Progress made in reducing absence in the workplace appears to have come to a halt, according to the latest absence survey from the Chartered Institute of Personnel and Development (CIPD).
The annual snapshot of absence by the CIPD and health insurer Simplyhealth has found that after reporting a decrease in 2012, absence levels are now back up to those observed in 2011 and 2010.
The average was back up to 7.6 days per employee after falling to 6.8 days in 2012’s survey. The absence rates in public-services organisations averaged the highest, at 8.7 days per employee per year, and manufacturing and production companies had the lowest rate, at six days per employee per year. More positively, employers did appear to be responding to the challenge, with more firms being prepared to adjust working patterns and environments as a result.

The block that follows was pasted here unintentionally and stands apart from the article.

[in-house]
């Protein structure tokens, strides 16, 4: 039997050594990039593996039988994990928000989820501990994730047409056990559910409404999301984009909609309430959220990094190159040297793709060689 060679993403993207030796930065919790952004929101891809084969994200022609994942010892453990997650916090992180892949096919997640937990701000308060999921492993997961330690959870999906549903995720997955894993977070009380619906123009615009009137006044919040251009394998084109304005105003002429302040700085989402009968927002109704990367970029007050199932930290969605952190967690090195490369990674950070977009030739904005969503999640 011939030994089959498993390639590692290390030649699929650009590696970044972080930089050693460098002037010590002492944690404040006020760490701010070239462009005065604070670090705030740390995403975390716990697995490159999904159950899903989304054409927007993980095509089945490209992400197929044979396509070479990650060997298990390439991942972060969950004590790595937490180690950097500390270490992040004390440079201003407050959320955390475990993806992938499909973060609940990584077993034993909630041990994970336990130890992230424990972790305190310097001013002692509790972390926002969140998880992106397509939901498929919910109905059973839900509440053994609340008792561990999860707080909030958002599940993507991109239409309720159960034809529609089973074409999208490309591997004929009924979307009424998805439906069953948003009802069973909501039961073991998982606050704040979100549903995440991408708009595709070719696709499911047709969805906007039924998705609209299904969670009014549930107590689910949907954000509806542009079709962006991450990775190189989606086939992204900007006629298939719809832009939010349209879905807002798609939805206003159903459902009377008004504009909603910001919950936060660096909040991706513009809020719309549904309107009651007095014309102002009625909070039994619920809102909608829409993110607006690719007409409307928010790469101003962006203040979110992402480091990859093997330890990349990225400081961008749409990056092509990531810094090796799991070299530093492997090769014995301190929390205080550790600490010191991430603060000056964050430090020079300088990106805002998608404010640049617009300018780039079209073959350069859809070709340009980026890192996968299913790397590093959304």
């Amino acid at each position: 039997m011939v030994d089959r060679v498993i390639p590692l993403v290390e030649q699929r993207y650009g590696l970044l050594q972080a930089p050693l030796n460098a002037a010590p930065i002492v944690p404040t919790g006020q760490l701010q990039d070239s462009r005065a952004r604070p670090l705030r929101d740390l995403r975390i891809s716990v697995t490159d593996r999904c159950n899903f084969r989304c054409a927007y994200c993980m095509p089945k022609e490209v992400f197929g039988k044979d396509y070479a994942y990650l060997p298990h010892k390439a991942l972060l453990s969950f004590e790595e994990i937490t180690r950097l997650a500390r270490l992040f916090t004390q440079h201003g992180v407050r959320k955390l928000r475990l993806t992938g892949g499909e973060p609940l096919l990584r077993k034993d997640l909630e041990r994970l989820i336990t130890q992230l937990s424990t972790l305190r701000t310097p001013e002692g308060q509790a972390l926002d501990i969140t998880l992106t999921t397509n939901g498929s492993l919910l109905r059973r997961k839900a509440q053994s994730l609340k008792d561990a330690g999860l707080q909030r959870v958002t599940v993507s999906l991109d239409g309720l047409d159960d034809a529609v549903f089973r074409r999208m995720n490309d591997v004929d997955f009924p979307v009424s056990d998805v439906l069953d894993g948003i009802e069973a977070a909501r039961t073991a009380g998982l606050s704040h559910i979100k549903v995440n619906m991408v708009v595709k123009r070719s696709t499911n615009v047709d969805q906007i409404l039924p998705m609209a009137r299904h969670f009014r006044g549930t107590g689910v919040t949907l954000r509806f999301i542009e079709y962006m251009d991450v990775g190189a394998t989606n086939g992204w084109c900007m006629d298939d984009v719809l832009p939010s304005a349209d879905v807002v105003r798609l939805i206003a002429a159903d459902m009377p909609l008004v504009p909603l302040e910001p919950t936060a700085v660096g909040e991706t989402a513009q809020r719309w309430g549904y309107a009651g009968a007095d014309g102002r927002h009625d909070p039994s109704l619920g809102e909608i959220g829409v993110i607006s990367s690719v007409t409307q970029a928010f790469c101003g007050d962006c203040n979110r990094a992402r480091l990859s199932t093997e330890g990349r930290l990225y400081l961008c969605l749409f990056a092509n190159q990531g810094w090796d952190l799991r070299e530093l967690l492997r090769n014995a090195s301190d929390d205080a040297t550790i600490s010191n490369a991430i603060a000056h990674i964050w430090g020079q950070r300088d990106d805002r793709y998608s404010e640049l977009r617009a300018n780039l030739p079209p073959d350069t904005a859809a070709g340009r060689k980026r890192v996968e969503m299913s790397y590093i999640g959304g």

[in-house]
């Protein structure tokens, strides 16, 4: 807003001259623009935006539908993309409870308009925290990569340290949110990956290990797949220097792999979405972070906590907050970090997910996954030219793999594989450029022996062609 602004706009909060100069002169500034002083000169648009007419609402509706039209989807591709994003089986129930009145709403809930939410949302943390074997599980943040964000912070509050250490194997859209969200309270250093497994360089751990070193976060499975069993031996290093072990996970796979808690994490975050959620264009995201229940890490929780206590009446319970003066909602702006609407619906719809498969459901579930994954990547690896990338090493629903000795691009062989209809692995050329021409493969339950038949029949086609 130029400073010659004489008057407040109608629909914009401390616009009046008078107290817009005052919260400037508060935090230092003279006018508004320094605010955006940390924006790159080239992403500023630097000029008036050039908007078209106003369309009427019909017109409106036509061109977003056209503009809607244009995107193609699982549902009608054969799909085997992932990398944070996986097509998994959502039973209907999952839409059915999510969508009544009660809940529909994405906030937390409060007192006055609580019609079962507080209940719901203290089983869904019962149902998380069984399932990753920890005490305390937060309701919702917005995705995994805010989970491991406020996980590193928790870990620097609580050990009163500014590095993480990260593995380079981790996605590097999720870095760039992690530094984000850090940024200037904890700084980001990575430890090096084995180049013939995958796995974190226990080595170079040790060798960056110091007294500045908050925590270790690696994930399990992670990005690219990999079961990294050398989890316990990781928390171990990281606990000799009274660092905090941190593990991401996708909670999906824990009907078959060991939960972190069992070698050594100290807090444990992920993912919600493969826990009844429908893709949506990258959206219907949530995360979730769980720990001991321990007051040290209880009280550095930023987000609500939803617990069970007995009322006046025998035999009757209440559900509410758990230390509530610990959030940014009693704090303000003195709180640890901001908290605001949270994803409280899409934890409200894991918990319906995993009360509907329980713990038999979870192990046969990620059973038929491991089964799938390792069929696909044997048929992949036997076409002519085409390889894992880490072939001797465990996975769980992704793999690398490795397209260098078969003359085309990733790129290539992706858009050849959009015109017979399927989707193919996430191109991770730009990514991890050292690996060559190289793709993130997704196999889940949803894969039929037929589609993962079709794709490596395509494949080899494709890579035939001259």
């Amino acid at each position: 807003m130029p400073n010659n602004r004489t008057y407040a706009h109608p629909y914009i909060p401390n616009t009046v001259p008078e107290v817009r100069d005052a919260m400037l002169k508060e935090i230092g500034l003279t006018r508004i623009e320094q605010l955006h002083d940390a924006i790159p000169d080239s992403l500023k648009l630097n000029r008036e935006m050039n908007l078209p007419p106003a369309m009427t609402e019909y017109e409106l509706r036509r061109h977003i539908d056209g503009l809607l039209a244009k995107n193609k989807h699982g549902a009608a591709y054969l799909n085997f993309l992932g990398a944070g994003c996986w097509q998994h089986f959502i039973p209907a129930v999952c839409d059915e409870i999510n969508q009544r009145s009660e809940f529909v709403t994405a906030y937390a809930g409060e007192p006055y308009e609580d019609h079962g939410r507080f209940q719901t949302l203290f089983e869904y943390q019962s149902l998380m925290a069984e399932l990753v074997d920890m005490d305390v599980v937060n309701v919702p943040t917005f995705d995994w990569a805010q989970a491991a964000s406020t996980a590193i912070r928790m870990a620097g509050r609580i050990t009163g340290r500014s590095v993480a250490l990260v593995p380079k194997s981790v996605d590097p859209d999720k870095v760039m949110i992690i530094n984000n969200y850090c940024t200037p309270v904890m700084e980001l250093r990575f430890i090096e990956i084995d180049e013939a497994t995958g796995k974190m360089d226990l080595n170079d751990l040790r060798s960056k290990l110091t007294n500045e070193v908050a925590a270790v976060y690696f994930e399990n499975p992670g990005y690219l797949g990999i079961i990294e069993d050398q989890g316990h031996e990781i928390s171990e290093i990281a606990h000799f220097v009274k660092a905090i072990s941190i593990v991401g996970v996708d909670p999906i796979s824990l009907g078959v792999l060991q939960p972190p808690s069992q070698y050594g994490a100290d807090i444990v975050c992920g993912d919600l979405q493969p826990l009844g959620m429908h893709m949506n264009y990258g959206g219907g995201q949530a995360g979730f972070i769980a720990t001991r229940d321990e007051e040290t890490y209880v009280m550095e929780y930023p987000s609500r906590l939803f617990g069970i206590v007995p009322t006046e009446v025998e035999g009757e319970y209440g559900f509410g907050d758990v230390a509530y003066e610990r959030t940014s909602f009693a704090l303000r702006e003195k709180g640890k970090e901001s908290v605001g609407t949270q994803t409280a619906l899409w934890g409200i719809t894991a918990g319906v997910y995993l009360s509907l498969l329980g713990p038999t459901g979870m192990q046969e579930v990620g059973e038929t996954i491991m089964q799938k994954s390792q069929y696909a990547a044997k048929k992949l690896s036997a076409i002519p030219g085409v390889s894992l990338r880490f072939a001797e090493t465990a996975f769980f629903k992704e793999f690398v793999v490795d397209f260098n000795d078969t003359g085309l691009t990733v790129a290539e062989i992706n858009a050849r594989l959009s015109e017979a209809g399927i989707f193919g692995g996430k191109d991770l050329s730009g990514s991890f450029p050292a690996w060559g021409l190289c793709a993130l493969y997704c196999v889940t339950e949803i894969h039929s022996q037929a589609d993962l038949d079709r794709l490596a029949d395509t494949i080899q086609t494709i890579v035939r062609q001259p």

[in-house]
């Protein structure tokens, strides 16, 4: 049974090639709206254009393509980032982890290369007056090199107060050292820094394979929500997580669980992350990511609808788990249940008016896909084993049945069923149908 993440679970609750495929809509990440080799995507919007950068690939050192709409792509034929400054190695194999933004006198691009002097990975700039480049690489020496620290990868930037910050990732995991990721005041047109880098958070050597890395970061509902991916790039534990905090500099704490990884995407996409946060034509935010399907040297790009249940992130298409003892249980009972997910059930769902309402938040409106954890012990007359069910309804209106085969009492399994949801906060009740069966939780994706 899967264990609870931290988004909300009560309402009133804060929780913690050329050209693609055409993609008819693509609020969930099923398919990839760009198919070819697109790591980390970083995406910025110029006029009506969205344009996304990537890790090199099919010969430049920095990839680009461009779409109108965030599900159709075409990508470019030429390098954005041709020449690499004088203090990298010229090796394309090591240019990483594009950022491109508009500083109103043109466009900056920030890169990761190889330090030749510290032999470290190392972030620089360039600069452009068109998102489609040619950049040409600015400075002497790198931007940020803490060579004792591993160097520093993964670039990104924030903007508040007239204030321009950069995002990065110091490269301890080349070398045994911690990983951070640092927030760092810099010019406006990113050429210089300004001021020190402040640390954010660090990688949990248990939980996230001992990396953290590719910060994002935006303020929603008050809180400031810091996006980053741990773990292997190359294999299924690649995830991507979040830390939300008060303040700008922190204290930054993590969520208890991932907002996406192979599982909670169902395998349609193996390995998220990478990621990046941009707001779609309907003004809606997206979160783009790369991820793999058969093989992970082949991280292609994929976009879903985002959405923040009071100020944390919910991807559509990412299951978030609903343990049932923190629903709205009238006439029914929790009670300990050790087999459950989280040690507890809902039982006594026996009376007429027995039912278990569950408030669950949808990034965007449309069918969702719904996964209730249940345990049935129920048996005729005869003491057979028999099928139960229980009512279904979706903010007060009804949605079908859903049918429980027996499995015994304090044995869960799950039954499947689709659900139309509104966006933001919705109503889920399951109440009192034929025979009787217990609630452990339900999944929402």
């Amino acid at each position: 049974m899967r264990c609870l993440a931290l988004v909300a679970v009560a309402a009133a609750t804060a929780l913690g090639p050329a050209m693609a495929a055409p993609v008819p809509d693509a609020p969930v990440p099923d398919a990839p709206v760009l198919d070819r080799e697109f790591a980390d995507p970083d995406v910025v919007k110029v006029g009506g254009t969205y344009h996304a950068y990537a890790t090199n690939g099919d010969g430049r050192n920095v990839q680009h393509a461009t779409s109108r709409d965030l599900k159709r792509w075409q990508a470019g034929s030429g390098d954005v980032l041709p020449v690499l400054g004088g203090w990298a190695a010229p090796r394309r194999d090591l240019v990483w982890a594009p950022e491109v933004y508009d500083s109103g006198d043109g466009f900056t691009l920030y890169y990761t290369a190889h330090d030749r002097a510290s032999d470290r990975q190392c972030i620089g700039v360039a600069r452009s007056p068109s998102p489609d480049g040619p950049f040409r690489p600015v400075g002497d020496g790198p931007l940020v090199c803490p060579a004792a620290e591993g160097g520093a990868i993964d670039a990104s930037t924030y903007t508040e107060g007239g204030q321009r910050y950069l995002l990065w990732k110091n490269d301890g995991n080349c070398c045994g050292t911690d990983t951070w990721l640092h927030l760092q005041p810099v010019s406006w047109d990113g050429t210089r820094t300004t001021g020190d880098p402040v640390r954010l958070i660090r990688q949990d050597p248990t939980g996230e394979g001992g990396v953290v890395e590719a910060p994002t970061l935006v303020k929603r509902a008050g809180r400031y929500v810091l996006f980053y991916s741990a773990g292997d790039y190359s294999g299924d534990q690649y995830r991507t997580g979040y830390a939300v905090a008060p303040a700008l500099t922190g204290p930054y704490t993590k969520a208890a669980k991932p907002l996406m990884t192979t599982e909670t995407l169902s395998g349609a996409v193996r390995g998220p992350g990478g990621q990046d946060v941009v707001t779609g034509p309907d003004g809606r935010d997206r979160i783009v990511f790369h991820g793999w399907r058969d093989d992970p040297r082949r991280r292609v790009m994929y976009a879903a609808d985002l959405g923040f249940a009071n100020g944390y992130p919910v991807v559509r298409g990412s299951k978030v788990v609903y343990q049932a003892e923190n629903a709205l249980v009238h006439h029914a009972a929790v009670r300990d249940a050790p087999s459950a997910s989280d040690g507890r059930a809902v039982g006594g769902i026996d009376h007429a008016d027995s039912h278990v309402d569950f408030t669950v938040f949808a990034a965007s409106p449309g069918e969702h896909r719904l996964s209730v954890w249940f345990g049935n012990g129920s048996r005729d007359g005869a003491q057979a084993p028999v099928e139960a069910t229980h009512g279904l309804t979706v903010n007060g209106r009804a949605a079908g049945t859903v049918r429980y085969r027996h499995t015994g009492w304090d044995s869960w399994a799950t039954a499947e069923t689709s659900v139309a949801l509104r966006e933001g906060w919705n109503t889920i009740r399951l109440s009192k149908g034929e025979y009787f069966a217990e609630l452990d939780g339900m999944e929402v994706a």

A total of 85% of employers reported that they had adjusted working patterns this year, compared with 65% in last year’s survey.
More than 70% of organisations reported that introducing flexible working opportunities in the past year had had a positive impact on absence levels.
Overall, two-thirds of working time lost to absence was accounted for by short-term absences of up to seven days. One-fifth was attributed to long-term absences of four weeks or more. The survey also found that just under half of absence in the public sector was short term, compared with more than three-quarters in the private sector.
Smaller organisations attributed a higher proportion of their absence to short-term leave, compared with larger organisations.
The data also suggested employers were actively looking at what reasonable adjustments could be made at work to help employees return after a period of absence.
Small changes to working hours, such as working 10am to 6pm instead of the traditional 9am to 5pm, could often help employees better balance their responsibilities in and outside of work, it found.